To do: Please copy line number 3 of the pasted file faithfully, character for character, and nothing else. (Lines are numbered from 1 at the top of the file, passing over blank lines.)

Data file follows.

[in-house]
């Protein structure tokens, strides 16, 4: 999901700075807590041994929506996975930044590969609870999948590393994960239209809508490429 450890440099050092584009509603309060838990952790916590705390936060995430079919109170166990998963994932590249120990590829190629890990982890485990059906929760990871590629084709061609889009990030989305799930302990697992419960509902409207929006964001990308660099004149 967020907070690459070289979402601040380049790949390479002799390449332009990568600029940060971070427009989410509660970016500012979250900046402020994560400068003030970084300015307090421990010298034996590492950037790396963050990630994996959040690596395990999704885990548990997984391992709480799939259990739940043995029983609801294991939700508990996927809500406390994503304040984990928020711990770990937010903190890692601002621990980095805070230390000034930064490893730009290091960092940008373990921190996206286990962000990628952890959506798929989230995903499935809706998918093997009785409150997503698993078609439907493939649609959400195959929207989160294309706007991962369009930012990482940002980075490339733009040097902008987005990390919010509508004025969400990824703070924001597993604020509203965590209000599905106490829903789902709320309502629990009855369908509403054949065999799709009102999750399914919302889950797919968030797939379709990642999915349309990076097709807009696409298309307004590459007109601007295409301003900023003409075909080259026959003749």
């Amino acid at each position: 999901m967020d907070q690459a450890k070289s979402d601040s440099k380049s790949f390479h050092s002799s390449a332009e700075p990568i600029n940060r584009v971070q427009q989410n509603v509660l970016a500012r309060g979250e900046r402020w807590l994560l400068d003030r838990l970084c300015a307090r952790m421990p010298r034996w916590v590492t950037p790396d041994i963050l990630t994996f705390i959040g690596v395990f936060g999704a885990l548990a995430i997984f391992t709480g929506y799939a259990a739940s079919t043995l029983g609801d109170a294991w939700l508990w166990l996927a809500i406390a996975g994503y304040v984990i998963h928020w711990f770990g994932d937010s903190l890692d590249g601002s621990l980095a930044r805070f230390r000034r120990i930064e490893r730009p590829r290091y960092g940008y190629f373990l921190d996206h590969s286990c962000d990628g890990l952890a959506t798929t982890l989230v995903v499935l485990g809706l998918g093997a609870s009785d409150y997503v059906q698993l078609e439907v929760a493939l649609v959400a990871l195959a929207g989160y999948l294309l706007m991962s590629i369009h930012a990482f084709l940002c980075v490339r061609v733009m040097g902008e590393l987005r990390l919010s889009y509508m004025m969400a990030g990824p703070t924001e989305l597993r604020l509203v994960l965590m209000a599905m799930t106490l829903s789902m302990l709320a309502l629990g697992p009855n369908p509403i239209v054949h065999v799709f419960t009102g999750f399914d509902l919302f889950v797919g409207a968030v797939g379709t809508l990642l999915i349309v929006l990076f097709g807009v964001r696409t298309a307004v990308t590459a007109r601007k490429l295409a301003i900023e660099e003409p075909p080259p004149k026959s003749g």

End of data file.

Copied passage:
């Amino acid at each position: 999901m967020d907070q690459a450890k070289s979402d601040s440099k380049s790949f390479h050092s002799s390449a332009e700075p990568i600029n940060r584009v971070q427009q989410n509603v509660l970016a500012r309060g979250e900046r402020w807590l994560l400068d003030r838990l970084c300015a307090r952790m421990p010298r034996w916590v590492t950037p790396d041994i963050l990630t994996f705390i959040g690596v395990f936060g999704a885990l548990a995430i997984f391992t709480g929506y799939a259990a739940s079919t043995l029983g609801d109170a294991w939700l508990w166990l996927a809500i406390a996975g994503y304040v984990i998963h928020w711990f770990g994932d937010s903190l890692d590249g601002s621990l980095a930044r805070f230390r000034r120990i930064e490893r730009p590829r290091y960092g940008y190629f373990l921190d996206h590969s286990c962000d990628g890990l952890a959506t798929t982890l989230v995903v499935l485990g809706l998918g093997a609870s009785d409150y997503v059906q698993l078609e439907v929760a493939l649609v959400a990871l195959a929207g989160y999948l294309l706007m991962s590629i369009h930012a990482f084709l940002c980075v490339r061609v733009m040097g902008e590393l987005r990390l919010s889009y509508m004025m969400a990030g990824p703070t924001e989305l597993r604020l509203v994960l965590m209000a599905m799930t106490l829903s789902m302990l709320a309502l629990g697992p009855n369908p509403i239209v054949h065999v799709f419960t009102g999750f399914d509902l919302f889950v797919g409207a968030v797939g379709t809508l990642l999915i349309v929006l990076f097709g807009v964001r696409t298309a307004v990308t590459a007109r601007k490429l295409a301003i900023e660099e003409p075909p080259p004149k026959s003749g």